Bereshit: In the Beginning
One of the most puzzling passages that has given rise to much confusion occurs in the very beginning of the Torah. It says, And God said, “Let there be light,” and there was light. Not difficult to understand, of course, but then, on the beginning of the fourth day we have this passage, And God said, “Let there be lights in the expanse of the heavens to separate the day from the night. And let them be for signs and for seasons, and for days and years, 15 and let them be lights in the expanse of the heavens to give light upon the earth.” And it was so.
You see the problem. If the light was created on the first day and the sun and the moon that provided light created on the fourth day, where did the first light come from? The question was asked by the Rabbis and, in the Talmud (Chagigah 12a) they teach this: “Rabbi Eliezer said that the light of the first day and the fourth day were different lights. The fourth day’s light was the light used to illuminate the physical world and the first day’s light was to illuminate the spiritual world.”
The Rabbis of the Talmud saw the creation of the world as a historical record of creation. I don’t. But that does not mean that the creation story and the Rabbis’ commentary is without merit.
Taking the concept of physical light and spiritual light as my guide, perhaps the modern mind can see a modern truth in the ancient words. The physical light is, indeed, the light that comes from the stars and the sun and the varied types of non-visible light. These are the X-rays that come from distant galaxies, the infrared that comes from ancient stars and the electromagnetic signatures of magnetars, quasars, and pulsars and the microwaves at the baby moments of the universe which still sing to us. This is the light we use to understand the physical creation of the world. This is the light of science which allows us to see the world around us and its magnificence. It is, in fact, the light that literally bounces off the world to illumine our minds.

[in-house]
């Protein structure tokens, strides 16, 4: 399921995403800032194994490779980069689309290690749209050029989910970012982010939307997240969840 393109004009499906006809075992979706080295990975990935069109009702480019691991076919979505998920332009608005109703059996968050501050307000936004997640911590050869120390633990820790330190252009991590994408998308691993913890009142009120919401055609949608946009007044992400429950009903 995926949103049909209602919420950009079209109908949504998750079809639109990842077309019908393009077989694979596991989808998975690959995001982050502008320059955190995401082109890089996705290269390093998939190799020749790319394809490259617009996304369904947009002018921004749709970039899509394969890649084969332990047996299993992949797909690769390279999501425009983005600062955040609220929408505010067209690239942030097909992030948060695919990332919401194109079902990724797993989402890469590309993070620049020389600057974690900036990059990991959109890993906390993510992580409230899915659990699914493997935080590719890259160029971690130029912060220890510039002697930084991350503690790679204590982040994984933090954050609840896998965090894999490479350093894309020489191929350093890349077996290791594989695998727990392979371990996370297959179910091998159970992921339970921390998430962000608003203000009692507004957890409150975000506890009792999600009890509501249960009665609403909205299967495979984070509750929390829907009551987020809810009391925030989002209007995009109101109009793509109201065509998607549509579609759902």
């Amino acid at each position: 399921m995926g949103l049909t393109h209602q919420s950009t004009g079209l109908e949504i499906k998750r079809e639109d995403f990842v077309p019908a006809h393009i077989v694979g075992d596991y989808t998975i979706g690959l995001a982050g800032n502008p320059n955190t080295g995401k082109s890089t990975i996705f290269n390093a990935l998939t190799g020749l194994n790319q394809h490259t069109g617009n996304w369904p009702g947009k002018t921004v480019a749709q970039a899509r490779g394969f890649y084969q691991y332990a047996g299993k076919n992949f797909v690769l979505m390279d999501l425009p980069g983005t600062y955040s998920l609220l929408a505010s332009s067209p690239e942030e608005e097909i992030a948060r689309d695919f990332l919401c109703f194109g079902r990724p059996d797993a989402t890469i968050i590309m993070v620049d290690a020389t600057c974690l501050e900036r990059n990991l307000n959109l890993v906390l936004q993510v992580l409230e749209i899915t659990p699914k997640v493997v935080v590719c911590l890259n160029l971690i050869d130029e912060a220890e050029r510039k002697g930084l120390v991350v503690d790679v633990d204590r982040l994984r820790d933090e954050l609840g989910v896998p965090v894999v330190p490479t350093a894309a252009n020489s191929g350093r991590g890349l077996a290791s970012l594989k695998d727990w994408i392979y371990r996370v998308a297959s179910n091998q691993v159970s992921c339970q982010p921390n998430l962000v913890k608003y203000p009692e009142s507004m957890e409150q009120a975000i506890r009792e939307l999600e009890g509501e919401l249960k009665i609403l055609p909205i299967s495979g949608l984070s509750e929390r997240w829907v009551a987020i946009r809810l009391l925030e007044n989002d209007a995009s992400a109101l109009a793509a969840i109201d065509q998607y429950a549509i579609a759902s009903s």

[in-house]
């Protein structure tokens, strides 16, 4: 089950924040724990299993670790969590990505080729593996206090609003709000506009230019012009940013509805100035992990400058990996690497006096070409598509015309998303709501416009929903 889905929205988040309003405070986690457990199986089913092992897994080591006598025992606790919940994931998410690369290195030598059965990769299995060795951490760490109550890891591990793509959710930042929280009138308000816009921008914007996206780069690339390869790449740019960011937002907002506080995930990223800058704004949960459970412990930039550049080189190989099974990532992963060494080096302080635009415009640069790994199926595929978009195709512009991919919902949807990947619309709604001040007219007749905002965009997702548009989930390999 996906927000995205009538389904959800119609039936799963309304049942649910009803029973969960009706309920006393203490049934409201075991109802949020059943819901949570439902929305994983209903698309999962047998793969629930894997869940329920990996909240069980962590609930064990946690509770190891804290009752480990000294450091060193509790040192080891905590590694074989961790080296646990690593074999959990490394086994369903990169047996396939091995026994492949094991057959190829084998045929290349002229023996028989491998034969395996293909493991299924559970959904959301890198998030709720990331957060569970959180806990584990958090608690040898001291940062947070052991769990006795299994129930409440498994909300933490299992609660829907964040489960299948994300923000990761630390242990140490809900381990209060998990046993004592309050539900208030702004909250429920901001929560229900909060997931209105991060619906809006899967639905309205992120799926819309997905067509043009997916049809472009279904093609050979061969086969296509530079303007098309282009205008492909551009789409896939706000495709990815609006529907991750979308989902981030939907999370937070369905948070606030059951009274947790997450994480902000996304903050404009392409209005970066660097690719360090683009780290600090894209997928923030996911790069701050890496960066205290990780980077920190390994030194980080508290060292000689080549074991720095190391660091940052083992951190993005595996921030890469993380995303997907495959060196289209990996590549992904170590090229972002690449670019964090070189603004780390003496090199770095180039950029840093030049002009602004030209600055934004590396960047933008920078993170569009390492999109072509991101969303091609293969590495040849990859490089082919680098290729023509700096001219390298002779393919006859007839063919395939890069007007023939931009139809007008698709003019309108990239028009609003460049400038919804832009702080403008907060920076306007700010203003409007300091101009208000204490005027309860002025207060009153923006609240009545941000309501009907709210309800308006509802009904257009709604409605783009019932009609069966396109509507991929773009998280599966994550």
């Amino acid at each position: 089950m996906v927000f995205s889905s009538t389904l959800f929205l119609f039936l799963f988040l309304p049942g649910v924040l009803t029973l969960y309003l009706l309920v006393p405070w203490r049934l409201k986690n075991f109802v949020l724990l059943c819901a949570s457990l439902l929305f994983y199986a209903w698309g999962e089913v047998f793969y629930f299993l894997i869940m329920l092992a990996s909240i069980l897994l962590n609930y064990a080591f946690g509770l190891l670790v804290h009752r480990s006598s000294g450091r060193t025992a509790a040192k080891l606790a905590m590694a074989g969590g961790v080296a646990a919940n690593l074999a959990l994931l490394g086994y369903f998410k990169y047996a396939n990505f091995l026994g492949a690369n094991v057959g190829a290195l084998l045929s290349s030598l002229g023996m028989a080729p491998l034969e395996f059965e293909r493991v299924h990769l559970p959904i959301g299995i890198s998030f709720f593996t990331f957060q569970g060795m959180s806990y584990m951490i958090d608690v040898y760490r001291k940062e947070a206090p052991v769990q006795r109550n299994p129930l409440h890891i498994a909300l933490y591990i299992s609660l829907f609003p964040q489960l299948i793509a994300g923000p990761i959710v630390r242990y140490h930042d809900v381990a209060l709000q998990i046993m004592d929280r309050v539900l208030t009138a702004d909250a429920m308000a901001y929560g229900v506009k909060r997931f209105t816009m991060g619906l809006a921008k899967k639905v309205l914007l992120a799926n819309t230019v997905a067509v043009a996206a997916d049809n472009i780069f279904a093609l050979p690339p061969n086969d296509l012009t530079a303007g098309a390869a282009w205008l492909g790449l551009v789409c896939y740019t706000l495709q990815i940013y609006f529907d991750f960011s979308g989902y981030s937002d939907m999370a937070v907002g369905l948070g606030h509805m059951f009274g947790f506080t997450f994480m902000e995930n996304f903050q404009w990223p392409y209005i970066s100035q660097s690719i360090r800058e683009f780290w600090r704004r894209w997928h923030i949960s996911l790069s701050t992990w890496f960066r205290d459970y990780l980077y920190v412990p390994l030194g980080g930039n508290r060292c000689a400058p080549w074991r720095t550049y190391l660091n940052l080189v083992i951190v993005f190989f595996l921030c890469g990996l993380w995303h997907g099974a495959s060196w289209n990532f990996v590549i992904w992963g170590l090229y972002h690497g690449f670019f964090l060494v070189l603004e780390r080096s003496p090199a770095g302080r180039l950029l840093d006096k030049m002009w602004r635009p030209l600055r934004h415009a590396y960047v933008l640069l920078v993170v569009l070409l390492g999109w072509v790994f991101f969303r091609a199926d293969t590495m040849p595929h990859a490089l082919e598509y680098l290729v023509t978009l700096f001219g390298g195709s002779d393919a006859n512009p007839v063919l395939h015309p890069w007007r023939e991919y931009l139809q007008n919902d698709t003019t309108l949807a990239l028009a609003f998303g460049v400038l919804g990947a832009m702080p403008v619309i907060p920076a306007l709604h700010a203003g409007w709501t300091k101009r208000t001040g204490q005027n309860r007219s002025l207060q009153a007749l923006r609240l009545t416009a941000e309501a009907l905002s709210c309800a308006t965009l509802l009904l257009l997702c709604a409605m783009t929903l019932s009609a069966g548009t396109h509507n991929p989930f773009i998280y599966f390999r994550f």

But that first light, that spiritual light, is a light of a completely different kind. It has no physical qualities. It can’t be quantified or studied in a laboratory. Yet it is real.
Our Sages teach us that God is withholding that light until the End of Days. There is truth in this. For this first light is the light that filled the universe before there were any sentient creatures. It is the light that was not corrupted by immorality and sin for there was no one around to be immoral or to sin. But that light is now hidden not because God took it away from us, but rather because we shut our eyes to it. Only when we open our eyes and allow the truths of science to shine light on the world, only when we grasp truth and use that truth to heal relationship and the world will be open our eyes to that light of morality and ethical behavior.
But, for now, though we glimpse it from time to time, that light remains hidden.
Eitz Yosef (R’ Chanoch Zundel ben Yosef who lived in Bialystok, Poland, where he devoted his life to writing commentaries on the Midrash among other works) suggests that there are righteous people who use this light appropriately although the light would not be used by everyone until a future time. It is because of these relatively few people that God saw the creation of humanity as ‘good.’ In other words, the world stands on the goodness of these relative few.
This light of morality and ethical life is available to everyone. God said that creating people was a ‘good’ thing because God saw that there were people who could grasp this light and bask in it. But those people are too few. The light is still here, though, and God is waiting for us to look at it. If we do, then perhaps each of us can be a pillar that holds the world up and be accounted as one of those in whom God put His trust and continue the ‘good’ that began at the beginning.